But the question I have to ask is why does a clergyman have to pull his membership when he steps out of the pulpit. Isn't he also responsible to help pay for what the group voted on? This is not the case though because of the very nature of the institutional beast. Correct me if I'm wrong but are there any examples of pastors remaining viable members of the congregation after stepping out of the pulpit(other than retirement)? I would love to hear it's possible. I'm afraid the ET model continues to thrive however. Since I live in an adjoining community I will no doubt hear what transpires in his life. Being an unrepentant skeptic I believe we will once again see the Ecclesiastical Tampon effect repeat itself. If that occurs I wonder if his personalized license plate will be changed from "DA REV" to "DA RAG". (I know it's horrible of me to type that but I couldn't bring my fingers to hit the backspace key). Come to think of it let him keep "DA REV", I'll gladly continue to do the lowly dirty jobs, it's where I've found the person of Jesus to be most evident. ET on his way home!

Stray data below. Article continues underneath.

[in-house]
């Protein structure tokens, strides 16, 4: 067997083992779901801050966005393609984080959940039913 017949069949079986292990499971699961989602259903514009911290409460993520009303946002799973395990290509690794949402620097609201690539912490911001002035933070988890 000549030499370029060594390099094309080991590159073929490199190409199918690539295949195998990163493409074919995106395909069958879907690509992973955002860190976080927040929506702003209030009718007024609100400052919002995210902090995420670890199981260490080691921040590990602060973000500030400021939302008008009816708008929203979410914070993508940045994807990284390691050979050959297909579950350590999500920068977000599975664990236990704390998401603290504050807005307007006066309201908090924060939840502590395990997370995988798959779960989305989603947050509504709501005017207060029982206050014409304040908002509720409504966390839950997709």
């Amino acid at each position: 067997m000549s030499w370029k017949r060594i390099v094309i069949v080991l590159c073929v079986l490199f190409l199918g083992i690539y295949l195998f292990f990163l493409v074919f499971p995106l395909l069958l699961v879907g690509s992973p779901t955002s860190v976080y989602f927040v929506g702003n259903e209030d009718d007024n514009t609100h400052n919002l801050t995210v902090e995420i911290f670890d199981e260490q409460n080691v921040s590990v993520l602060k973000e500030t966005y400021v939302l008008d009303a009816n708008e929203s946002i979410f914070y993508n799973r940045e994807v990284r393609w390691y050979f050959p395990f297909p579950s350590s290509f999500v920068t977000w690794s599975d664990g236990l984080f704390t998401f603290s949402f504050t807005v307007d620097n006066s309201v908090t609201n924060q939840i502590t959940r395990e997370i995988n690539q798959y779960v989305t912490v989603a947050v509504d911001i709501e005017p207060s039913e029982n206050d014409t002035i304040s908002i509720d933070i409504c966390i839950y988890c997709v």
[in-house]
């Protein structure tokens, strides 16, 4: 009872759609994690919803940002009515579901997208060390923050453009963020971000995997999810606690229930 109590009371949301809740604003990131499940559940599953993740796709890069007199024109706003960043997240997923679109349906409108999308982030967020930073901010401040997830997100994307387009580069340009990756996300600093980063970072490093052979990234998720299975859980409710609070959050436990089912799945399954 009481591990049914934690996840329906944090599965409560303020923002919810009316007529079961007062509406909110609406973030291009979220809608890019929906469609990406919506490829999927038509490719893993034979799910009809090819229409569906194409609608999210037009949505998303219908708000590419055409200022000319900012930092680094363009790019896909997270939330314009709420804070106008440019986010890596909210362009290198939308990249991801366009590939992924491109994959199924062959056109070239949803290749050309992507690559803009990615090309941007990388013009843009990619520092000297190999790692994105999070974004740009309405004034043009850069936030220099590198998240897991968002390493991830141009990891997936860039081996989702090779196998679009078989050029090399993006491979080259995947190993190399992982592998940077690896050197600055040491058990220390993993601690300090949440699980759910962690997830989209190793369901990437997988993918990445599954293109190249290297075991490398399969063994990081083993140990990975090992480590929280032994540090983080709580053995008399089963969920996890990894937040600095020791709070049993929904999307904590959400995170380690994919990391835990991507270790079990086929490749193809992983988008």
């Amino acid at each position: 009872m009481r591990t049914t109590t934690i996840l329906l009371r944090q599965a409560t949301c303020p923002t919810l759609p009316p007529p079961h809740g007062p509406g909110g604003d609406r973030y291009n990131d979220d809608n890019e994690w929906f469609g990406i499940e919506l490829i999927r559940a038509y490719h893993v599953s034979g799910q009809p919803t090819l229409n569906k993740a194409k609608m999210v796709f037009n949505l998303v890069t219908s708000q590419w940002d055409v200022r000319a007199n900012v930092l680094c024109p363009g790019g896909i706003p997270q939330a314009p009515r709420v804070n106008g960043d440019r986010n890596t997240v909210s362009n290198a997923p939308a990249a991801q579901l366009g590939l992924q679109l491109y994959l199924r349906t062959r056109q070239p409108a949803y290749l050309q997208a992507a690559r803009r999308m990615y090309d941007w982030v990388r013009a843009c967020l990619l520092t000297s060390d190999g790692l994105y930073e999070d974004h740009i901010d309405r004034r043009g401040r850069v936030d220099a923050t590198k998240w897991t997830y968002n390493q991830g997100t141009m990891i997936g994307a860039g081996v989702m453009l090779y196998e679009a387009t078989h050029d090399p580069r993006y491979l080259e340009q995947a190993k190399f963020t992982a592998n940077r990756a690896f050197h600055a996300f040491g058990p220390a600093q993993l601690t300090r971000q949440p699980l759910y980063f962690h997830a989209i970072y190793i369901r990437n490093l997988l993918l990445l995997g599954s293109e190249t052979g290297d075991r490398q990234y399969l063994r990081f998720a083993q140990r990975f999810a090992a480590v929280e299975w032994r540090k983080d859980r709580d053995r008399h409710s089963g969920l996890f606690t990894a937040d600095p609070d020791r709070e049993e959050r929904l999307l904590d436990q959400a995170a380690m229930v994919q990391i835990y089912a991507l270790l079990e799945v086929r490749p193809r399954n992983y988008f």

Sunday, August 22, 2010

Seasons of the Soul

Several weeks ago I finally pulled the plug on Facebook, something I've been thinking about for some time. Don't get me wrong it has been difficult not knowing what crops Farmville is growing or how many hammers were needed to build Frontierville but I got on FB originally to expand my connection with folks of like mind and ones I'd lost contact with. This was accomplished in ways that I could not have imagined. I reestablished contact with folks I had lost track of and was able to catch up on 20+ years of silence. Now that contact was reestablished it was great to converse with them by phone and email(the old means of communication ;)). I also gained many new friends who I have never had the joy of meeting face to face. This is a blessing I hope to fully experience as I contemplate slowing down and traveling more purposefully to visit these friends.